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Publication numberUS1258062 A
Publication typeGrant
Publication dateMar 5, 1918
Filing dateApr 11, 1917
Priority dateApr 11, 1917
Publication numberUS 1258062 A, US 1258062A, US-A-1258062, US1258062 A, US1258062A
InventorsElkan A Tannenbaum
Original AssigneeElkan A Tannenbaum
Export CitationBiBTeX, EndNote, RefMan
External Links: USPTO, USPTO Assignment, Espacenet
Envelop.
US 1258062 A
Images(1)
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Description  (OCR text may contain errors)

ELKAN A. TANNENIBAUM, 01 DENVER, COLORADO.

ENVELOP.

Specification of Letters Patent.

Patented Mar. 5, 1918.

Application filed April 11, 1917. Serial No. 161,109.

To all whom it may concern:

Be it known that I, ELKAN A. TANNEN- BAUM,-3. citizen of the United States, residing at the city and county of Denver and State of Colorado, have invented certain new and useful Improvements in Envelops; and I do declare the following to be'a full, clear, and exact description of the invention, such as will enable others skilled in the art to which it appertains to make and use the same, reference being had to the accompanying drawings, and to the characters of reference marked thereon,- which form a part of this specification.

My invention relates to improvements in envelops, and it is my object to present an article of this character which is simple in construction, economical to manufacture, and one which, when sealed, it will be impossible to open by an unauthorized person without detection.

The article, briefly stated, comprises a single blank formed of comparatively thin paper having narrow strips composed of heavier material applied thereto between transversely disposed rows of perforations the said strips having tips protruding through slits formed in the blank at certain points whereby when the latter is folded to form an envelop and sealed, by pulling upon the tips, either end of the said envelop can be opened or entirely removed so that its contents will be exposed, and, therefore, can

be readily withdrawn.

I also provide rows of perforations disposed adjacent the longitudinal edges of the flaps of the envelop whereby the said flaps cannot be unsealed without mutilating the material comprising the body of the envelop to such an extent that it will be impossible to reseal them without detection.

Having briefly outlined my improved construction, I will proceed to .describe the same in detail, reference being made to the accompanying drawing in which is illustrated an embodiment thereof. In this draw- Figure 1 is a view of the rear side of the envelop with the flaps in the sealed position and the extremity of one strip exposed.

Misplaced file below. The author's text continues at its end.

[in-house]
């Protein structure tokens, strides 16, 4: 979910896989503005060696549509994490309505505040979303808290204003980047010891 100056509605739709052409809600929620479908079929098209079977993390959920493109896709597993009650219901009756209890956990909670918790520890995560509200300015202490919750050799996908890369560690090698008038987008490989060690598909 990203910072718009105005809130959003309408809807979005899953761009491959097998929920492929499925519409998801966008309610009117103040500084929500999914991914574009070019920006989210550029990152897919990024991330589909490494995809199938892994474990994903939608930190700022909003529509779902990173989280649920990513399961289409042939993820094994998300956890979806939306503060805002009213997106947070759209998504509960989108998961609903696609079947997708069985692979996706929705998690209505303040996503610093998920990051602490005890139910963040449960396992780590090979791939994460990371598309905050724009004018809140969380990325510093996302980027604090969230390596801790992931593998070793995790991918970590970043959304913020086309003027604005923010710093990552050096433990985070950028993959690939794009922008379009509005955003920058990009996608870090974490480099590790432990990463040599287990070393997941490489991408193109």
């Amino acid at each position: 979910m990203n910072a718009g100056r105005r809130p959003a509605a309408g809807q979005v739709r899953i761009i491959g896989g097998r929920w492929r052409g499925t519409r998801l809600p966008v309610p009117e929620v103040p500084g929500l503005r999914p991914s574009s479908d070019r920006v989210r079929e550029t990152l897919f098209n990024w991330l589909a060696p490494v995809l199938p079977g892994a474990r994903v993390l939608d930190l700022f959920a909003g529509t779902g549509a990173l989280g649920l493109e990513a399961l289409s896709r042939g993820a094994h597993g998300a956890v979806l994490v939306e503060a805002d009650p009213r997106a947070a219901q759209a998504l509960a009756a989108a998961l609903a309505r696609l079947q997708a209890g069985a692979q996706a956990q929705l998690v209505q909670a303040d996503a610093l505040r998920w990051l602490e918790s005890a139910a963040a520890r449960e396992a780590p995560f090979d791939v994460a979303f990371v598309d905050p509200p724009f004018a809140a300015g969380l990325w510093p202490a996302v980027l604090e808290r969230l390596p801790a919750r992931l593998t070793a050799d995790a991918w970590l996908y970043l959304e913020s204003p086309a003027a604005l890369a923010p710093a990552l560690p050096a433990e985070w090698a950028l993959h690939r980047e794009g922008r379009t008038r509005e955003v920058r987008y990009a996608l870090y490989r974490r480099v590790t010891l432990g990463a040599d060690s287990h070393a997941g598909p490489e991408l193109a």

Fig. 2 is a view of the front of the envelop showmg the extremity of one of the other strips exposed.

Fig. 3 is a view of the blank which I employ to form my improved envelop.

Fig. 4 is a section taken on the line 44 Fig. 2 looking in the direction of the arrow.

Fig. 5 is a section taken on the line 55 Fig. 2 looking in the direction of the arrow.

The same reference characters indicate the same parts in all the views.

Let the numeral 5 designate'the blank in its'entirety which is adapted to form my improved envelop. This blank can be made of comparatively thin paper and comprises a portion 6 which forms the front of the envelop, a. portion 7 constituting the back of the same and the usual sealing flap 8 attached to the front portion 6 and adapted to engage the backportion 7. The front portion 6 is also provided with end flaps 9 adapted to engage the rear surface of the portion 7 in sealing relation.

The blank 5 is provided with two sets or pairs of transversely disposed perforations 10 and 12 arranged in parallel relation and suitably spaced from the edges of the said blank, the portion 7 of the latter being further provided with two single lines of perforations 13 one arranged in close proximity to each of the said sets 10 and 12 and between the latter and the edges of the blank.

Attached to one side of the blank 5 in any suitable manner and between the rows of perforations forming the set 10 is a strip 14 composed of heavier material than the blank is made of and this material may be paper, muslin or the like. This strip extends from the longitudinal edge of the flap 8 to the lower edge of the portion 6 where it passes through a slit 15 and terminates in a tip 16 which may be folded adjacent the front portion 6 for purposes of convenience. Another strip 17 of heavy material is also applied to the blank between the same rows of perforations, the said strip 17 adapted to overlap the lower portion of the strip 1 1 and extend to the lower edge of the portion 7 (referring to Fig. 3). Between the other set of perforations 12 and on the same side of the blank 5 is attached a third strip 18 also of heavy material which extends from the lower edge of the portion 7 (still referring to Fig. 3) to a point adjacentthe longitudinal edge of the flap 8 where it passes through a slit 19 and termmates in a tip 20 adjacent the opposite side of the blank.